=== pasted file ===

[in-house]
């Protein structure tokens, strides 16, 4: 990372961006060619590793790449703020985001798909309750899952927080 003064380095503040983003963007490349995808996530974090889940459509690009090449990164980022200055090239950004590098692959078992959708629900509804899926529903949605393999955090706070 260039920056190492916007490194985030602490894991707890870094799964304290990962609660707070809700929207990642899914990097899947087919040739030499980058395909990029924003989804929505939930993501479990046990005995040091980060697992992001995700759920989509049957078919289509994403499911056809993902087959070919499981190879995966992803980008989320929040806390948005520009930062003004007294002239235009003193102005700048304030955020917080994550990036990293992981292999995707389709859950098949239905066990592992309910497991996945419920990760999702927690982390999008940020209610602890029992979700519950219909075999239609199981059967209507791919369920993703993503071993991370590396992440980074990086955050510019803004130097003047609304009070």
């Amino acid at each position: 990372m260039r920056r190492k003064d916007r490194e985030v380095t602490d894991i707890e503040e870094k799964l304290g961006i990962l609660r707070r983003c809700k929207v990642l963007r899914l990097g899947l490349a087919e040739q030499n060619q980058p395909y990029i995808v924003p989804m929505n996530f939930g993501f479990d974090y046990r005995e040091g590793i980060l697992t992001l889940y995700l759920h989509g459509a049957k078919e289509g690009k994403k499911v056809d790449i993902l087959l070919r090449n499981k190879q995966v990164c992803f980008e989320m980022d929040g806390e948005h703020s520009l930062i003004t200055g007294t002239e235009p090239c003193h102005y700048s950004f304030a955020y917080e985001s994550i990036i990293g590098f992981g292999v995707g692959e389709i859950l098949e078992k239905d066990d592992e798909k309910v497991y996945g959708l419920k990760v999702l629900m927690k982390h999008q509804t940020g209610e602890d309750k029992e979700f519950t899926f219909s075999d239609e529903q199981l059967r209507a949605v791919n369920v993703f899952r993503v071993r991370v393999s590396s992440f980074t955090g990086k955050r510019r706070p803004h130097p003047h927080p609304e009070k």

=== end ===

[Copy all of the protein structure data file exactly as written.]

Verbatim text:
[in-house]
């Protein structure tokens, strides 16, 4: 990372961006060619590793790449703020985001798909309750899952927080 003064380095503040983003963007490349995808996530974090889940459509690009090449990164980022200055090239950004590098692959078992959708629900509804899926529903949605393999955090706070 260039920056190492916007490194985030602490894991707890870094799964304290990962609660707070809700929207990642899914990097899947087919040739030499980058395909990029924003989804929505939930993501479990046990005995040091980060697992992001995700759920989509049957078919289509994403499911056809993902087959070919499981190879995966992803980008989320929040806390948005520009930062003004007294002239235009003193102005700048304030955020917080994550990036990293992981292999995707389709859950098949239905066990592992309910497991996945419920990760999702927690982390999008940020209610602890029992979700519950219909075999239609199981059967209507791919369920993703993503071993991370590396992440980074990086955050510019803004130097003047609304009070």
């Amino acid at each position: 990372m260039r920056r190492k003064d916007r490194e985030v380095t602490d894991i707890e503040e870094k799964l304290g961006i990962l609660r707070r983003c809700k929207v990642l963007r899914l990097g899947l490349a087919e040739q030499n060619q980058p395909y990029i995808v924003p989804m929505n996530f939930g993501f479990d974090y046990r005995e040091g590793i980060l697992t992001l889940y995700l759920h989509g459509a049957k078919e289509g690009k994403k499911v056809d790449i993902l087959l070919r090449n499981k190879q995966v990164c992803f980008e989320m980022d929040g806390e948005h703020s520009l930062i003004t200055g007294t002239e235009p090239c003193h102005y700048s950004f304030a955020y917080e985001s994550i990036i990293g590098f992981g292999v995707g692959e389709i859950l098949e078992k239905d066990d592992e798909k309910v497991y996945g959708l419920k990760v999702l629900m927690k982390h999008q509804t940020g209610e602890d309750k029992e979700f519950t899926f219909s075999d239609e529903q199981l059967r209507a949605v791919n369920v993703f899952r993503v071993r991370v393999s590396s992440f980074t955090g990086k955050r510019r706070p803004h130097p003047h927080p609304e009070k």